It is a matter of fact that for some cultural or historical reasons the Russians, unlike most other Slavs, failed to deeply incorporate the concept of ownership into their language and, in particular, to develop wide usage of verbs of possession akin to "have," so the form "у меня" survived and is nowadays used to express both proximity and possession.
What could the reasons be? I studied the history of Russia in detail and see some possible factors. I will list them below.
The Russian culture is highly collectivistic. Until the very last centuries, Russian villagers tended to live in extended families, where many things were considered belonging to the whole family. Even if a certain thing was de facto used solely by a single member of the family, he was probably highly reluctant to say something like "I own it," because such a statement could be interpreted as "I will never give this thing to anyone" and make others very angry, especially the head of the extended family, who could see this as a challenge of his authority and respond, "You own nothing here." To avoid social conflicts and avoid being deemed selfish, people apparently had to use the most neutral form - "у меня."
Unlike most other Slavs, the Russians were for a few centuries under the Mongol-Tatar yoke, which substantially affected the development of the Russian culture in many ways. The Mongols and Tatars were nomads and had values and mentality very different from those of the Russians, who were settlers. The Mongol mentality was: Everything belongs to the Great Khan and everyone is his servant. During the period of the yoke, no Russian really owned anything in Russia: The Mongols and Tatars chose temporary land managers from noble Russians and gave them temporary permissions to manage various Russian lands - "ярлыки на княжение." At the very same time most other Slavs were developing their settler cultures in a natural way, not being affected by nomads, and therefore were in a much better position to develop the concept of ownership and integrate it into their languages.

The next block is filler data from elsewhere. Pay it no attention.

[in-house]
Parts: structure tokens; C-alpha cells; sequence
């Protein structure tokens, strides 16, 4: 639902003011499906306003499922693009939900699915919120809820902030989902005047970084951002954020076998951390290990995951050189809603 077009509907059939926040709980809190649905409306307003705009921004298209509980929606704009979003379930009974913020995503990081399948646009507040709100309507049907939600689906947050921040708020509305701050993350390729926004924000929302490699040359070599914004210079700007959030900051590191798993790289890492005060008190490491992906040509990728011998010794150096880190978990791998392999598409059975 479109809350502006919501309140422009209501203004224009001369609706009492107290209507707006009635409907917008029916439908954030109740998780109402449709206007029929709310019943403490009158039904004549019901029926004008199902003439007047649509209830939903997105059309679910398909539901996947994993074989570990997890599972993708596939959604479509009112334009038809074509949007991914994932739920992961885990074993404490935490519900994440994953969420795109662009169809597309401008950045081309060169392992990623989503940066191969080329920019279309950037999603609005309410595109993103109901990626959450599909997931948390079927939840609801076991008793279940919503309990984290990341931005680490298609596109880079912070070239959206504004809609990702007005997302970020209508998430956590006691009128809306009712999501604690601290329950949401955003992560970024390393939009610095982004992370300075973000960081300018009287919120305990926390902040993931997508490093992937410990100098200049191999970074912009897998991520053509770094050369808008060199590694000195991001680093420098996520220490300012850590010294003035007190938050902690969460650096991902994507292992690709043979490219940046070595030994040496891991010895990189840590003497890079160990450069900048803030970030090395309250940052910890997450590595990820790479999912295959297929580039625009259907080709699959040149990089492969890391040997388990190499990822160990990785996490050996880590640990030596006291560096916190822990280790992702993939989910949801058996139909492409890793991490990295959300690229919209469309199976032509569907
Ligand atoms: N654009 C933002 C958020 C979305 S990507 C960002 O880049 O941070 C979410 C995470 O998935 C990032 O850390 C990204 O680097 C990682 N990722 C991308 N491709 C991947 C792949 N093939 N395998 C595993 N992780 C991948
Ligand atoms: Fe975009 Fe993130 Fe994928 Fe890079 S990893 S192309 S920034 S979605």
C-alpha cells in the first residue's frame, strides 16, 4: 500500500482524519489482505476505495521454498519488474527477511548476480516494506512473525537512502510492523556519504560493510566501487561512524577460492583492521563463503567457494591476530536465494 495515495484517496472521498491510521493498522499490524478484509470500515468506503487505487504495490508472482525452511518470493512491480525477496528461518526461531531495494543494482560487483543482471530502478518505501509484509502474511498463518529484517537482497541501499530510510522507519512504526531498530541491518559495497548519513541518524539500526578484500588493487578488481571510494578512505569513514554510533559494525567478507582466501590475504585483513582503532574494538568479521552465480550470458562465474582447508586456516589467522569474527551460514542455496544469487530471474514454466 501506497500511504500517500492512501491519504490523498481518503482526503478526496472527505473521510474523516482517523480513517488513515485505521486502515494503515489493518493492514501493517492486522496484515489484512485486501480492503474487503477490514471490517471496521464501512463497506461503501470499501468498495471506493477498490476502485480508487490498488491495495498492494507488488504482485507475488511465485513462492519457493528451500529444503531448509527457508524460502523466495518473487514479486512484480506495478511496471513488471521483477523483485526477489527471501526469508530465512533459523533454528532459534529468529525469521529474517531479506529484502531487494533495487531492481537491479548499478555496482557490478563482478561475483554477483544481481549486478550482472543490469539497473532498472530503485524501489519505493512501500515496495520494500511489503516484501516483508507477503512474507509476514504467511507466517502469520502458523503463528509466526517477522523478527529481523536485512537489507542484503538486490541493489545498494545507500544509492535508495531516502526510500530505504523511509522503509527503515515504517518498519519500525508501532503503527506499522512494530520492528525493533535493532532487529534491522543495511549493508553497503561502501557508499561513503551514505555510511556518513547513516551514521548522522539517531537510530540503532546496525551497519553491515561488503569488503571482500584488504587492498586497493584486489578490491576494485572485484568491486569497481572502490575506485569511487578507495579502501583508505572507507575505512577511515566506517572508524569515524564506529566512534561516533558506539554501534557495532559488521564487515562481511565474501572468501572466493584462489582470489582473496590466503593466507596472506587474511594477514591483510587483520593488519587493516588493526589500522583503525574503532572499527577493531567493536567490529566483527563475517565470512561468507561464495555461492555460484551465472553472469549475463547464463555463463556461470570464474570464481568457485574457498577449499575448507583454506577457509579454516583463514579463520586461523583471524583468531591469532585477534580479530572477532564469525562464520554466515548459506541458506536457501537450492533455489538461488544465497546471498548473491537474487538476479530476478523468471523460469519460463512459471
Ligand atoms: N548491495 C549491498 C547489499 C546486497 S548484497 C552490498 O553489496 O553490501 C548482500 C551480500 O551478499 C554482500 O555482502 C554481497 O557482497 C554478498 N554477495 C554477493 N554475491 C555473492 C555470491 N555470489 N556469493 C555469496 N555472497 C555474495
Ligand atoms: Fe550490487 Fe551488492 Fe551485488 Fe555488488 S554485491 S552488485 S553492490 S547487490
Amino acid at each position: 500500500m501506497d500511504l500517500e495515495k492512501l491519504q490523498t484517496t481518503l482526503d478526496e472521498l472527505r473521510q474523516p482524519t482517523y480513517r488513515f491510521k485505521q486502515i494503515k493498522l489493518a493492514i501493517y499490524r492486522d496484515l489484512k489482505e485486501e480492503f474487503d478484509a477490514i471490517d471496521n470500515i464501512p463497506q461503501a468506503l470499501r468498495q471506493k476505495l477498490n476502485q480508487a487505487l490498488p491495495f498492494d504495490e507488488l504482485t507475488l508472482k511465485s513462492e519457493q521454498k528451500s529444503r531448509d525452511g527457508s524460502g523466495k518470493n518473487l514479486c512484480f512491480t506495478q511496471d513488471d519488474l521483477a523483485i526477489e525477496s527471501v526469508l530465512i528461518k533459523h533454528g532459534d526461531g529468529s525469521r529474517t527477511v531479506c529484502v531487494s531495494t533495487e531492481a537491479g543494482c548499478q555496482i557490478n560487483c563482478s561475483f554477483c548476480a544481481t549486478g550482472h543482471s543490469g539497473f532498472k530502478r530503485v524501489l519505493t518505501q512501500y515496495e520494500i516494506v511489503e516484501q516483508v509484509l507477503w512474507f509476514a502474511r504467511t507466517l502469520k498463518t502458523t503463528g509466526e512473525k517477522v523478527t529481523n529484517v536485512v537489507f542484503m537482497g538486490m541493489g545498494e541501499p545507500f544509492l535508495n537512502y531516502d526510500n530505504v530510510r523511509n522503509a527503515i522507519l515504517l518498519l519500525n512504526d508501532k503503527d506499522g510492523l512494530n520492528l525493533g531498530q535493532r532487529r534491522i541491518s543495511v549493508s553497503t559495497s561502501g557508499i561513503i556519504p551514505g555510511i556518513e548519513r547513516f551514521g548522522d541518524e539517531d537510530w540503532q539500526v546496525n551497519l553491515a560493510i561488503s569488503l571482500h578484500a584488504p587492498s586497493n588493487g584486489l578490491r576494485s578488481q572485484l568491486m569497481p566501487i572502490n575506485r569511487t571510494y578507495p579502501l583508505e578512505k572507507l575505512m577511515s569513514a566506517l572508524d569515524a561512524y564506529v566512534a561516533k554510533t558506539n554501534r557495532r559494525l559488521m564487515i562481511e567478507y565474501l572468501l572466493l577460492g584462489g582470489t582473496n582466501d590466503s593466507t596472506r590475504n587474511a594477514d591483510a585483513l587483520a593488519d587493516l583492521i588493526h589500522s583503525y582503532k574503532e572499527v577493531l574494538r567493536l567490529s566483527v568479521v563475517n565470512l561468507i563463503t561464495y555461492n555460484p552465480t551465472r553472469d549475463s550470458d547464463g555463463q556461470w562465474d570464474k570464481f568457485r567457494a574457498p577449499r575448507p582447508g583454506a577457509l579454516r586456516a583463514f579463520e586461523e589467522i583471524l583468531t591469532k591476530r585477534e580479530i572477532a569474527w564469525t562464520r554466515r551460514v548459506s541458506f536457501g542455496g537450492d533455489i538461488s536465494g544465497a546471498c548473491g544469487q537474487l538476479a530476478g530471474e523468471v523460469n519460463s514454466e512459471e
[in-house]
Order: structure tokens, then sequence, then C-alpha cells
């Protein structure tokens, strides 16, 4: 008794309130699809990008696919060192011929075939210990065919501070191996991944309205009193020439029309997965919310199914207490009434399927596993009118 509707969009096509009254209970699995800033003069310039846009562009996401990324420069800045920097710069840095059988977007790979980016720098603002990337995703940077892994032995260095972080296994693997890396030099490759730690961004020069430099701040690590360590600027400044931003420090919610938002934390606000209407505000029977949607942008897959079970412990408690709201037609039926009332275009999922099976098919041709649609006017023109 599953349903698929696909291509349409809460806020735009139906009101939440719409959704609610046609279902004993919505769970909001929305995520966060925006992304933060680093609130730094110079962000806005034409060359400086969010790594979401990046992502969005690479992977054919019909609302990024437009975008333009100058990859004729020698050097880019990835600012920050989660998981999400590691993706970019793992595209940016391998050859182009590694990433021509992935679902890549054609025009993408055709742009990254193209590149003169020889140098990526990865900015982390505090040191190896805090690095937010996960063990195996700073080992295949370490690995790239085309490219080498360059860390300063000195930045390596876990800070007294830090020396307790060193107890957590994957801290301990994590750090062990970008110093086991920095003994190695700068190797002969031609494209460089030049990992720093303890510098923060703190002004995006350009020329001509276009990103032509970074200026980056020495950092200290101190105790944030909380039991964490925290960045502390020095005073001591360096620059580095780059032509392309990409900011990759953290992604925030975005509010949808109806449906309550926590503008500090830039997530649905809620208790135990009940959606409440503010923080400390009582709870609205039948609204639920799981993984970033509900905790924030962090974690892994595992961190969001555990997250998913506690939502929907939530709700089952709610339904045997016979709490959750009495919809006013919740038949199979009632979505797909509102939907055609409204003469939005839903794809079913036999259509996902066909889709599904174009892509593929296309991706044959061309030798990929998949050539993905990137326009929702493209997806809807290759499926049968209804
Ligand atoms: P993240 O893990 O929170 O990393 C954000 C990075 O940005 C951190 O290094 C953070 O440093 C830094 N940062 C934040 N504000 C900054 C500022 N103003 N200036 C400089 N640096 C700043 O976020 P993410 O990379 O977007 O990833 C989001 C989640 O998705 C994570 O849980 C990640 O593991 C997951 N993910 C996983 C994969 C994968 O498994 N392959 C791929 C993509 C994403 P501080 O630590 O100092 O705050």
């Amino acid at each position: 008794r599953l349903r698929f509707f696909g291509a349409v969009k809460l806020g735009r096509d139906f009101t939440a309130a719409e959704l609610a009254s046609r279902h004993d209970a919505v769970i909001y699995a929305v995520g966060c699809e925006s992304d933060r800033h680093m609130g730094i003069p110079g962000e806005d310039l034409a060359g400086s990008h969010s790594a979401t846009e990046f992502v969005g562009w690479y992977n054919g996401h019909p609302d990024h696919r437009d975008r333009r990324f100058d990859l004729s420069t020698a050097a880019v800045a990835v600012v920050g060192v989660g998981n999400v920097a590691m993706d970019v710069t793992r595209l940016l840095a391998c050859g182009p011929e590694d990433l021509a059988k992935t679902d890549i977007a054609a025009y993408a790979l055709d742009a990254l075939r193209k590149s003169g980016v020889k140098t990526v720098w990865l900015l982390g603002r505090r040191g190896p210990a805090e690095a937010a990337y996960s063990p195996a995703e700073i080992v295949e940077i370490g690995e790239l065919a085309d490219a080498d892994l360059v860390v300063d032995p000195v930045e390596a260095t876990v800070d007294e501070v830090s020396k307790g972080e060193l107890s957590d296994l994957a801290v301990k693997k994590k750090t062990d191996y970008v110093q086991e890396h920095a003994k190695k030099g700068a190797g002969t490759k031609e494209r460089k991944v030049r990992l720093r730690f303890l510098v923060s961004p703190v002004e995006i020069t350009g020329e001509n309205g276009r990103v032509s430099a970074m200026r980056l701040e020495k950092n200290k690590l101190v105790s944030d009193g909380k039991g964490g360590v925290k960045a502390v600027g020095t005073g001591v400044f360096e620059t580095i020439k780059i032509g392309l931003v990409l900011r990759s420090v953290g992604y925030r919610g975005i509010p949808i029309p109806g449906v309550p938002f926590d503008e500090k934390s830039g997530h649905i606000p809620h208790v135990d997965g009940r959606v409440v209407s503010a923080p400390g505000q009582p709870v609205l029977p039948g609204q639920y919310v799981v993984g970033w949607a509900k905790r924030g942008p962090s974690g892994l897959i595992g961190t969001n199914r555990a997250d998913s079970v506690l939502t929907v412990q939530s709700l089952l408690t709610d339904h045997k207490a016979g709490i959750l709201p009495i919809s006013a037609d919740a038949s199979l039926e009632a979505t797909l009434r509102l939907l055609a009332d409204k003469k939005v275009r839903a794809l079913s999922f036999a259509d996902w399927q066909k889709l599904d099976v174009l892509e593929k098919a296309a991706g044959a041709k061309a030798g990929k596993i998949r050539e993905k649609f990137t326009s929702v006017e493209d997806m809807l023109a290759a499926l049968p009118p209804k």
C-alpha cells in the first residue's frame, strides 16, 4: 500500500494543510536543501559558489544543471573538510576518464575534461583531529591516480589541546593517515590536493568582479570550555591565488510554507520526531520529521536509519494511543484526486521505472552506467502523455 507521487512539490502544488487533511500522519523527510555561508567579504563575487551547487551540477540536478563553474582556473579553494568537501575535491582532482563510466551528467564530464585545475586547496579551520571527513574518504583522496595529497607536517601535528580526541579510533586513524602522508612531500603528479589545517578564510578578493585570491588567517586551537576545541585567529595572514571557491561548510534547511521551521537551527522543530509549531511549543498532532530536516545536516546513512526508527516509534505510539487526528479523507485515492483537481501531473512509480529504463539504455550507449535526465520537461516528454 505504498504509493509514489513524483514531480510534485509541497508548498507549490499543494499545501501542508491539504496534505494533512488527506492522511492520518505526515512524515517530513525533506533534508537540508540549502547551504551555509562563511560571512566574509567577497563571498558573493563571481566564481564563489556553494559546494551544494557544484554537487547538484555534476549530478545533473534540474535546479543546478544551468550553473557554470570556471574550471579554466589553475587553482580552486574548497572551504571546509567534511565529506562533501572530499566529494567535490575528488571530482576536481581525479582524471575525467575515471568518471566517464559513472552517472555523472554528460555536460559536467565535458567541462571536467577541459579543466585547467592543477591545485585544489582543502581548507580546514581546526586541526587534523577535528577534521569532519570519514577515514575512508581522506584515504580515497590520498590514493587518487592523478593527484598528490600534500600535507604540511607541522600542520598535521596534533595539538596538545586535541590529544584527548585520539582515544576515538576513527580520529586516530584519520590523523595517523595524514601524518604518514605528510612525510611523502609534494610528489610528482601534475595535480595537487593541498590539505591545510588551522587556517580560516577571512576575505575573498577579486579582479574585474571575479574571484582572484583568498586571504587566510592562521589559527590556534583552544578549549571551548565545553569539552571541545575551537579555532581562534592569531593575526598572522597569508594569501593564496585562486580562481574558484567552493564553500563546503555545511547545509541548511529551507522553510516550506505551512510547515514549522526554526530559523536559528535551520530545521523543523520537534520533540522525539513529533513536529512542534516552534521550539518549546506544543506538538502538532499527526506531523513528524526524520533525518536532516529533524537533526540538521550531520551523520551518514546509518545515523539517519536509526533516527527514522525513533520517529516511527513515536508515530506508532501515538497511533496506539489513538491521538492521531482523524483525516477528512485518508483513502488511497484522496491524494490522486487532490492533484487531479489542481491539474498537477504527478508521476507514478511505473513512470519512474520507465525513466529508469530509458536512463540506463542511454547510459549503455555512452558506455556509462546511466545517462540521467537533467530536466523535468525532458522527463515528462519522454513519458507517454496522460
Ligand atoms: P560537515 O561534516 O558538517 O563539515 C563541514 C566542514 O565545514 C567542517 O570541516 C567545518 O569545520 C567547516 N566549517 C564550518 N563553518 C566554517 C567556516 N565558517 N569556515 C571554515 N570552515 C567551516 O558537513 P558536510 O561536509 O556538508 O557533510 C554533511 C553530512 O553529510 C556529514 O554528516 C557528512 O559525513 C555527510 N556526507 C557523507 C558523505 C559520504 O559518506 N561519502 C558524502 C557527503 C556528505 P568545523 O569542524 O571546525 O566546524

For most of the time after the Mongol-Tatar yoke, Russia was characterized by a strong "power vertical," with absolute power of the tsar within the entire tsardom as well as with absolute power of land managers within their lands. This more or less resembled the social structure of the Mongol Empire. The land managers were called "помещики," from "помещать" ("to put"), and were "put" on their lands by the tsar, who could later "put" them on different lands.
Serfdom was abolished in Russia very late, in 1861. Before the reform, an overwhelming majority of Russians could not own anything, simply because of being serves.
In 1917, just a few decades after the abolishment of serfdom, Russia became a communist country, where the concept of ownership again became almost non-existent. People worked in "колхозы" (collective farms) and lived in state-owned flats, many of which were "коммунальные квартиры" shared by a number of families. No one owned lands or factories. I think the communists strongly disliked the verbs of ownership like "иметь," "обладать," "владеть" and may have discouraged their use in schools, newspapers, on radio, and so on. It is only in the 1990s that Russia ceased to be a communist country.
In view of such history it is not surprising to me that the concept of ownership has not yet been deeply integrated into the Russian language.
So my short answer is this: Apparently, the form "у меня" originally meant proximity and then was also used to express keeping a tool, and this form survived and is nowadays used to express both proximity and possession, as the Russian language did not deeply incorporate the concept of ownership and, in particular, did not develop wide usage of verbs of possession akin to "have," with some of the possible preventing factors being the Mongol-Tatar yoke, late abolishment of serfdom, and the communist regime.